When Drew Crockett launched the HubBub Coffee truck on the corner of 38th and Spruce in 2009, he was first in the city to embrace the new high-end coffee wave, serving java drinks meant to be appreciated like a fine wine or artisanal beer.
Then the scene exploded. Seven years later, Philly drinkers have an opulence of options for where to cop a great cup, whether it’s a single-origin brew, a pour-over, a precisely-pulled espresso or a flat white with an intricate illustration drizzled through its foam. And this mature, robust landscape has given rise to a new trend.
Welcome to the next big thing in Philadelphia coffee: Cafe owners who roast their own.
The growing field of small-batch dual cafe/roasting operations includes Elixr and Ultimo — which both began life as retail storefronts and then added manufacturing arms — and Green Street, ReAnimator and Rival Bros., which started as wholesale roasteries and then opened retail shops.
And HubBub is getting into the game, too. Crockett, who now runs three bustling (and gorgeous) brick-and-mortar coffee shops and a catering business, is preparing to launch a roastery.
He’s currently evaluating potential spaces for what he envisions as a combination roasting plant/cafe, but he isn’t waiting to pin down an address to get started. A few months ago he joined the Pulley Collective, a coworking-like coffee facility in Brooklyn, and hired ex-Intelligentsia staffer Jonathan Lomax to roast for him. If you walk into any HubBub location, you can now buy a bag of that house-roasted coffee, or get a cup brewed with HubBub brand beans.
“Back when I started the truck, roasting was already on the horizon,” Crockett says. “It’s something I always knew we’d get to.”
Aaron Ultimo feels the same way. From the time he opened his first South Philly cafe in 2009, transitioning into roasting his own was part of the plan.
“It was one of the five-year goals when we wrote our business plan,” he says. “It took a bit longer — we’re about seven years in now — but it’s always been something I wanted to do, something near and dear to my heart.”
The Ultimo roastery officially launched last month on the second floor of an industrial rehab located a block and a half west of the original cafe (a second cafe opened in Graduate Hospital in 2012). Unlike Crockett, Ultimo doesn’t have plans to weave a retail coffee shop into his manufacturing space, but he is building out a room to host seminars, cupping sessions and classes.
For now, that room holds a mini roaster, where he does test batches to determine which green beans he wants to brew and sell.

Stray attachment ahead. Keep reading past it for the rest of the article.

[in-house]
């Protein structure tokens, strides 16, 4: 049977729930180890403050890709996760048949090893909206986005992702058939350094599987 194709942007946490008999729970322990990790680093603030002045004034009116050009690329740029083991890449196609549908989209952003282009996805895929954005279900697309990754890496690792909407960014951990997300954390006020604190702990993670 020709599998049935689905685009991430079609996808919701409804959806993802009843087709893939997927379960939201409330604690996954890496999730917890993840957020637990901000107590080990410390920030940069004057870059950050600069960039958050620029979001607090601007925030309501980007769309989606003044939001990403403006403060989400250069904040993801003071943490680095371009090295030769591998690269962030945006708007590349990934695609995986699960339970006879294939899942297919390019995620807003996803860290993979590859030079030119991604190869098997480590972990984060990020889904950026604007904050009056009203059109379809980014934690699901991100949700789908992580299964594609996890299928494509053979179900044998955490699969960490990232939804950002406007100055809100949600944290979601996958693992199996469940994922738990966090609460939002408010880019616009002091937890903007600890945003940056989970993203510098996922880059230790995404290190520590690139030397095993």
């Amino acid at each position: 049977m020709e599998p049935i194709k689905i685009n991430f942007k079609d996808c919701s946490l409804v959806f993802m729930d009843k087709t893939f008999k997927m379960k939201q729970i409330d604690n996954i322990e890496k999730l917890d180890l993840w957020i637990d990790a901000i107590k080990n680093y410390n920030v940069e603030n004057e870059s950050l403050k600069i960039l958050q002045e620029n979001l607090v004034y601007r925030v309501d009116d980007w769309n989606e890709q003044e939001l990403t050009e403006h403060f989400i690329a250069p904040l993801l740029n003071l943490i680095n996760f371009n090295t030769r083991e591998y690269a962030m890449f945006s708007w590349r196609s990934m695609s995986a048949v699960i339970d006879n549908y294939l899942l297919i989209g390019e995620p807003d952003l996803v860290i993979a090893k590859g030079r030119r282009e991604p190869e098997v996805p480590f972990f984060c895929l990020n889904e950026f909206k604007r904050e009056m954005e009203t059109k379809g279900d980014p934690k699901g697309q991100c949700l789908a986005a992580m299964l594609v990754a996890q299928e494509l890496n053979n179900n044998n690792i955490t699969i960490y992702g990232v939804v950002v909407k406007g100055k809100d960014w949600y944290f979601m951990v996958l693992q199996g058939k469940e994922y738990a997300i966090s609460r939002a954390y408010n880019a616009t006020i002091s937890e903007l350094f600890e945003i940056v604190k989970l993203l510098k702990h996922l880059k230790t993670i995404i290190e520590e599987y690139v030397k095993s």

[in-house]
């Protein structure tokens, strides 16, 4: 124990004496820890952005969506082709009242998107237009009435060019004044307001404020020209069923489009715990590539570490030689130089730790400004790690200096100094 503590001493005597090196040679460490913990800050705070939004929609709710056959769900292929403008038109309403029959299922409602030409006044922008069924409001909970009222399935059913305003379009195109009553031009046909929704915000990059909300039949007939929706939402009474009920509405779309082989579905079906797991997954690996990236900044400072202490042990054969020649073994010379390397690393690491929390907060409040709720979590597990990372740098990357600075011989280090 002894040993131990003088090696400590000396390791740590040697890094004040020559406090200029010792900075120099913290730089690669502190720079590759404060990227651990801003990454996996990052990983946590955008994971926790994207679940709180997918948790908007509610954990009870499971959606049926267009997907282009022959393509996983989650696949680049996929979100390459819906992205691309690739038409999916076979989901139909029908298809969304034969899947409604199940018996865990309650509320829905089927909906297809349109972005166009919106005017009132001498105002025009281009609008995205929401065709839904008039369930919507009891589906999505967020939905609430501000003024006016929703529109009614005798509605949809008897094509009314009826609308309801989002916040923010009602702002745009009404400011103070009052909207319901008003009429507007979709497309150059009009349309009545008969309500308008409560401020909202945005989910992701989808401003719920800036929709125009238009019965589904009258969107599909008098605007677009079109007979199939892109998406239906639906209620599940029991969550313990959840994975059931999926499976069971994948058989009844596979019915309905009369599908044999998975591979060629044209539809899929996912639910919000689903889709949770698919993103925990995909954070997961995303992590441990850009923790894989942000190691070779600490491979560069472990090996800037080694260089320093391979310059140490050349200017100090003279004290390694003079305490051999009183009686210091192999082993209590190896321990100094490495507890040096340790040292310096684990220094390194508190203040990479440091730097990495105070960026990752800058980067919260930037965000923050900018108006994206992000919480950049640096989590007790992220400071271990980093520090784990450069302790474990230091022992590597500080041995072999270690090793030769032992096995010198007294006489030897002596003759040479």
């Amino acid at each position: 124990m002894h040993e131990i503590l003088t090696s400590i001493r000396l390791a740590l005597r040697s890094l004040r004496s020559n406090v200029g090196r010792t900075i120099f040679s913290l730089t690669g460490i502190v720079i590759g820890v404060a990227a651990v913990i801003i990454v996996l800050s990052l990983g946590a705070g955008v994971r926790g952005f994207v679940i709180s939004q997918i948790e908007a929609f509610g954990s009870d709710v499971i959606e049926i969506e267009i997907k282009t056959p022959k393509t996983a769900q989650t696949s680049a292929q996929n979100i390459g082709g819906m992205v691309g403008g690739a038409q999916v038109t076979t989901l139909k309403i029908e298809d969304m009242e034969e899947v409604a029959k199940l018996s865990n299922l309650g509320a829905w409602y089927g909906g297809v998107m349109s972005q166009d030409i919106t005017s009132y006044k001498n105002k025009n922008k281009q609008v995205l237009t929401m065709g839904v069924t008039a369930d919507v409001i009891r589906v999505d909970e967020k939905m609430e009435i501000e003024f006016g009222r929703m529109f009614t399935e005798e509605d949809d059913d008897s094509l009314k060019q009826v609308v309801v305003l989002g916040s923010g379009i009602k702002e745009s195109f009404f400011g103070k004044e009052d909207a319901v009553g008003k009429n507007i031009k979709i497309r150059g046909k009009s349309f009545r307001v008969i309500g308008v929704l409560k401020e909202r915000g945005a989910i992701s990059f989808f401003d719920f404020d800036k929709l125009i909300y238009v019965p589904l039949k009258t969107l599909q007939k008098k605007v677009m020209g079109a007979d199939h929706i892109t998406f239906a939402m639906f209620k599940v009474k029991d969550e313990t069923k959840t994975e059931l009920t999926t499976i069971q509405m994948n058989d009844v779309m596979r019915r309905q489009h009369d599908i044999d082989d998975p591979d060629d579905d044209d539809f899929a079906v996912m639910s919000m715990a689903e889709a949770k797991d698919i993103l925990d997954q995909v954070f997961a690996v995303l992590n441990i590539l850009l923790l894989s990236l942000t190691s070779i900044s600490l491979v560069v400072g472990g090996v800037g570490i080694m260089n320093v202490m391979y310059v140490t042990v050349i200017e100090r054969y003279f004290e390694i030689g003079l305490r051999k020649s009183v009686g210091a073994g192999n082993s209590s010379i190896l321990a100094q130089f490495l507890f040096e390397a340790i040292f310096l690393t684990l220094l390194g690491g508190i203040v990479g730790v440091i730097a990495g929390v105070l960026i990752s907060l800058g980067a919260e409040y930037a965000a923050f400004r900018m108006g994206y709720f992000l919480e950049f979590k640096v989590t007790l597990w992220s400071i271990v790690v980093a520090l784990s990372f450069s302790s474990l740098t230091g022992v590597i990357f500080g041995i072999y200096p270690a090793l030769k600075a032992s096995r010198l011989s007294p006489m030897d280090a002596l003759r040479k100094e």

Sourcing green beans is easier than ever, notes Chris Molieri of Green Street. “The relationship a roaster has with a grower is as easy as connecting on Facebook/email to get started and establish transparency,” he says. Fifty percent of Green Street’s production is what’s referred to as “relationship trade” coffee, where the roaster buys directly from the grower. Green beans obtained this way often cost more — think of it like buying vegetables at a farmers market versus a grocery store — but they’re more likely to be unique.
Being able to get ultra-choosy about what beans he uses and how he roasts them — rather than simply picking from what’s offered by Counter Culture, a well-regarded wholesale outfit based in North Carolina — is one of the main reasons he went into roasting, Ultimo says.
“I still consider Counter Culture my family,” he adds. “But this gives us the opportunity to be really specific about what we serve.”
Rival Bros. co-founder Jonathan Adams agrees. “That’s been our battle cry since the beginning,” he says. “[Roasting our own] makes us unique — not necessarily better, per se, but it allows us to create our own representation of coffee.”
It can also be good for the bottom line. Since Elixr started stocking its house-roasted brand, single-origin coffee has flown off the shelves at a rate of 200 bags per week, where it used to hover around 50, per owner Evan Inatome.
“If you can get a particular coffee in 10 cafes in the city, but you are the only place to sell your product, sales increase,” he says. He also points out that wholesale green beans cost a lot less than wholesale roasted beans — to the tune of $4.50 per pound vs. $13.
“From a financial perspective, we probably could have justified roasting a long time ago,” says Crockett, “but you have to have the expertise and ability to execute. Our customers are used to a certain quality of coffee, so if we didn’t do it right, we’d risk devaluing the HubBub name.”
“Part of the reason I got into roasting is so I could learn something new, but I threw away a lot of bad coffee at the beginning,” says Ultimo, who bought a 24-year-old Probat roaster and rehabbed it himself over the course of a year. Expensive machinery can be another startup hurdle, as is overhead for the space, which must be well-vented, and paying employees to run it.
But being able to employ a larger staff is one of the main reasons he’s roasting, Ultimo says.
“We wanted our company to continue to grow. Roasting brings wholesale opportunities and other ways to make the business bigger, and will give us chances to promote great people who are already working for us.”
He’s careful to clarify: “Not that there’s anything wrong with being a barista. But sometimes you want more.”